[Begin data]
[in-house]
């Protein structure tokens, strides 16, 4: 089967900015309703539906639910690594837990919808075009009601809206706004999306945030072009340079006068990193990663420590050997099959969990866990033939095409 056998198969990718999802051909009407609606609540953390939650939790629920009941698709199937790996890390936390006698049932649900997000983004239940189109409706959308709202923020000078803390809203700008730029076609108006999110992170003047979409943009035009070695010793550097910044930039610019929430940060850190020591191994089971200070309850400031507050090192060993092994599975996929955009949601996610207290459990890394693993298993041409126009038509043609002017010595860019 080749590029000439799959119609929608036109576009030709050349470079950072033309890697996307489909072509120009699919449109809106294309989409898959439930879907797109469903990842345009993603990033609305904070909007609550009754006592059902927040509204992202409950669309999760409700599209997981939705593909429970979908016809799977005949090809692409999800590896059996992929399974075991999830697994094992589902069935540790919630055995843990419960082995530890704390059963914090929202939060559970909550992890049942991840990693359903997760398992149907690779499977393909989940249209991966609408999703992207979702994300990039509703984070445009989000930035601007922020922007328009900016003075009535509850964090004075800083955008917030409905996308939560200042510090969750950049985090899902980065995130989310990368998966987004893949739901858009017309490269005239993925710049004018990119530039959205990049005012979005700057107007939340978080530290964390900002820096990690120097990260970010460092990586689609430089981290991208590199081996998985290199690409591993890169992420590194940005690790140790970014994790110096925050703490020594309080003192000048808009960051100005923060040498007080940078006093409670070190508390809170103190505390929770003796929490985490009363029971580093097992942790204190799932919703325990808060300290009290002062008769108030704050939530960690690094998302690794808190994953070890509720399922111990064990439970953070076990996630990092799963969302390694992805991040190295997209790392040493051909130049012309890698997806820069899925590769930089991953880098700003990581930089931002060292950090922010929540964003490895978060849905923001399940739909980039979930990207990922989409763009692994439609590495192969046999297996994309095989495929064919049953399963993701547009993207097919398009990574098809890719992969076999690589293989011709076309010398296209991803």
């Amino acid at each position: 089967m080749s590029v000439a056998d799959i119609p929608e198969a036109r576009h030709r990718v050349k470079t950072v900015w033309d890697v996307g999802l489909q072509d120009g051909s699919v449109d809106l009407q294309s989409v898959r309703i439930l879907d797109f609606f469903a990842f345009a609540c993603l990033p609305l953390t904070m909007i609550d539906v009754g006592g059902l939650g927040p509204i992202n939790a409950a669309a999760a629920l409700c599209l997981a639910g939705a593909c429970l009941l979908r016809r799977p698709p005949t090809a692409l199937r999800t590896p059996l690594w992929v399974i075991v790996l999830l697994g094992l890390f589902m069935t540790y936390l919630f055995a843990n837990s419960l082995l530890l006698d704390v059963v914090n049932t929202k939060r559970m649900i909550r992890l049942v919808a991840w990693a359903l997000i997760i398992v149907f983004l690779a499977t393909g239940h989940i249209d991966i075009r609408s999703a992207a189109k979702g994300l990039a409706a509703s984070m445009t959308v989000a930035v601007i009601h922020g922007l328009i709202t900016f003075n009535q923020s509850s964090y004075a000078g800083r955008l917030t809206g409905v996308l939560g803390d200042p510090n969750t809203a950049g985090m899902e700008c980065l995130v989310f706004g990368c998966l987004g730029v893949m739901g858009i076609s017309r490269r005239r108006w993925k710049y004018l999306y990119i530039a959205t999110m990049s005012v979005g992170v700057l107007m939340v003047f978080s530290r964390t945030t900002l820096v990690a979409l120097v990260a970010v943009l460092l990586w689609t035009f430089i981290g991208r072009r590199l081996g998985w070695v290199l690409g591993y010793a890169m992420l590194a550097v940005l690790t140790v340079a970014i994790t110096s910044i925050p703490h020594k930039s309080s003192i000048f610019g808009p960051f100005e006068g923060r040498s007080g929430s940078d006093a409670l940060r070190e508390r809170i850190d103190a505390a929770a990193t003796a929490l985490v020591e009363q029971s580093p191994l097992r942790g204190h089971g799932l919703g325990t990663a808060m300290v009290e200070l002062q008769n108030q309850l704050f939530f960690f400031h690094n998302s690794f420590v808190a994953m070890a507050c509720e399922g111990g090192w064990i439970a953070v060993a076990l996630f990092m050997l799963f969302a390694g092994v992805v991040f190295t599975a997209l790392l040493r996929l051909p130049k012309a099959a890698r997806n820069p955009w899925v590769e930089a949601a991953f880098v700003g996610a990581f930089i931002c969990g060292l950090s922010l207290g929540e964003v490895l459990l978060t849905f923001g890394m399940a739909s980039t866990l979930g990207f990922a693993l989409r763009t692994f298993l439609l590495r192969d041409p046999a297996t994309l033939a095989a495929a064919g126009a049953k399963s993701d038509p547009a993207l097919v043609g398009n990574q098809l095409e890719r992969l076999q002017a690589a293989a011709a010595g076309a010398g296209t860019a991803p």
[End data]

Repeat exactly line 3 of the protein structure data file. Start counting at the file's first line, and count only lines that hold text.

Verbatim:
């Amino acid at each position: 089967m080749s590029v000439a056998d799959i119609p929608e198969a036109r576009h030709r990718v050349k470079t950072v900015w033309d890697v996307g999802l489909q072509d120009g051909s699919v449109d809106l009407q294309s989409v898959r309703i439930l879907d797109f609606f469903a990842f345009a609540c993603l990033p609305l953390t904070m909007i609550d539906v009754g006592g059902l939650g927040p509204i992202n939790a409950a669309a999760a629920l409700c599209l997981a639910g939705a593909c429970l009941l979908r016809r799977p698709p005949t090809a692409l199937r999800t590896p059996l690594w992929v399974i075991v790996l999830l697994g094992l890390f589902m069935t540790y936390l919630f055995a843990n837990s419960l082995l530890l006698d704390v059963v914090n049932t929202k939060r559970m649900i909550r992890l049942v919808a991840w990693a359903l997000i997760i398992v149907f983004l690779a499977t393909g239940h989940i249209d991966i075009r609408s999703a992207a189109k979702g994300l990039a409706a509703s984070m445009t959308v989000a930035v601007i009601h922020g922007l328009i709202t900016f003075n009535q923020s509850s964090y004075a000078g800083r955008l917030t809206g409905v996308l939560g803390d200042p510090n969750t809203a950049g985090m899902e700008c980065l995130v989310f706004g990368c998966l987004g730029v893949m739901g858009i076609s017309r490269r005239r108006w993925k710049y004018l999306y990119i530039a959205t999110m990049s005012v979005g992170v700057l107007m939340v003047f978080s530290r964390t945030t900002l820096v990690a979409l120097v990260a970010v943009l460092l990586w689609t035009f430089i981290g991208r072009r590199l081996g998985w070695v290199l690409g591993y010793a890169m992420l590194a550097v940005l690790t140790v340079a970014i994790t110096s910044i925050p703490h020594k930039s309080s003192i000048f610019g808009p960051f100005e006068g923060r040498s007080g929430s940078d006093a409670l940060r070190e508390r809170i850190d103190a505390a929770a990193t003796a929490l985490v020591e009363q029971s580093p191994l097992r942790g204190h089971g799932l919703g325990t990663a808060m300290v009290e200070l002062q008769n108030q309850l704050f939530f960690f400031h690094n998302s690794f420590v808190a994953m070890a507050c509720e399922g111990g090192w064990i439970a953070v060993a076990l996630f990092m050997l799963f969302a390694g092994v992805v991040f190295t599975a997209l790392l040493r996929l051909p130049k012309a099959a890698r997806n820069p955009w899925v590769e930089a949601a991953f880098v700003g996610a990581f930089i931002c969990g060292l950090s922010l207290g929540e964003v490895l459990l978060t849905f923001g890394m399940a739909s980039t866990l979930g990207f990922a693993l989409r763009t692994f298993l439609l590495r192969d041409p046999a297996t994309l033939a095989a495929a064919g126009a049953k399963s993701d038509p547009a993207l097919v043609g398009n990574q098809l095409e890719r992969l076999q002017a690589a293989a011709a010595g076309a010398g296209t860019a991803p």